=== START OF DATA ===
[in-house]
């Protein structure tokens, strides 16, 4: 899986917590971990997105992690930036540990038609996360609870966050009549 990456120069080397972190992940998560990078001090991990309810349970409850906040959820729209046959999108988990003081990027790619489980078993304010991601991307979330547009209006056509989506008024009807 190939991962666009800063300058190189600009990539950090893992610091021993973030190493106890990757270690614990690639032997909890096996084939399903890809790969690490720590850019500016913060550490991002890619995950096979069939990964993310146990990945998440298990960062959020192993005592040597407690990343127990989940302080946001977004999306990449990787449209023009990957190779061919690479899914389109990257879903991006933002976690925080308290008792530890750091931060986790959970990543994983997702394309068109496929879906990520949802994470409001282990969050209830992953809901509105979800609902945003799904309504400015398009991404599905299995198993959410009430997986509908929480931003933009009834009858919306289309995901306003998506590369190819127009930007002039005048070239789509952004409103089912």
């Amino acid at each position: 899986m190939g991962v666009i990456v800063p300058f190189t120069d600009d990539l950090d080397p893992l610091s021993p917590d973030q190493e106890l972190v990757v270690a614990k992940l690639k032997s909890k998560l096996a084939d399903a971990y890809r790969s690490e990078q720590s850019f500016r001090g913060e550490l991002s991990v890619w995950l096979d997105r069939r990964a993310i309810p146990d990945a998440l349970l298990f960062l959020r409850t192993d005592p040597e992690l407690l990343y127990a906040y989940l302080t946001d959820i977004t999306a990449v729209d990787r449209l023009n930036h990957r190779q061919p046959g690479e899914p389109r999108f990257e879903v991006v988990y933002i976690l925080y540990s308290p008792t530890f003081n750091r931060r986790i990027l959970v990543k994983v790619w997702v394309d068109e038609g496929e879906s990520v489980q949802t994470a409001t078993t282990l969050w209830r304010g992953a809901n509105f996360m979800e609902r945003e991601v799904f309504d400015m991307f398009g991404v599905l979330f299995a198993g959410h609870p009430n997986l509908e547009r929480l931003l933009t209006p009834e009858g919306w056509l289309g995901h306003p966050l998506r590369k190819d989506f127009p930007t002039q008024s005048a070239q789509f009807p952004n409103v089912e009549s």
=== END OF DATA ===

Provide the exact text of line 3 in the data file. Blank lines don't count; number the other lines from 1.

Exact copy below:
């Amino acid at each position: 899986m190939g991962v666009i990456v800063p300058f190189t120069d600009d990539l950090d080397p893992l610091s021993p917590d973030q190493e106890l972190v990757v270690a614990k992940l690639k032997s909890k998560l096996a084939d399903a971990y890809r790969s690490e990078q720590s850019f500016r001090g913060e550490l991002s991990v890619w995950l096979d997105r069939r990964a993310i309810p146990d990945a998440l349970l298990f960062l959020r409850t192993d005592p040597e992690l407690l990343y127990a906040y989940l302080t946001d959820i977004t999306a990449v729209d990787r449209l023009n930036h990957r190779q061919p046959g690479e899914p389109r999108f990257e879903v991006v988990y933002i976690l925080y540990s308290p008792t530890f003081n750091r931060r986790i990027l959970v990543k994983v790619w997702v394309d068109e038609g496929e879906s990520v489980q949802t994470a409001t078993t282990l969050w209830r304010g992953a809901n509105f996360m979800e609902r945003e991601v799904f309504d400015m991307f398009g991404v599905l979330f299995a198993g959410h609870p009430n997986l509908e547009r929480l931003l933009t209006p009834e009858g919306w056509l289309g995901h306003p966050l998506r590369k190819d989506f127009p930007t002039q008024s005048a070239q789509f009807p952004n409103v089912e009549s």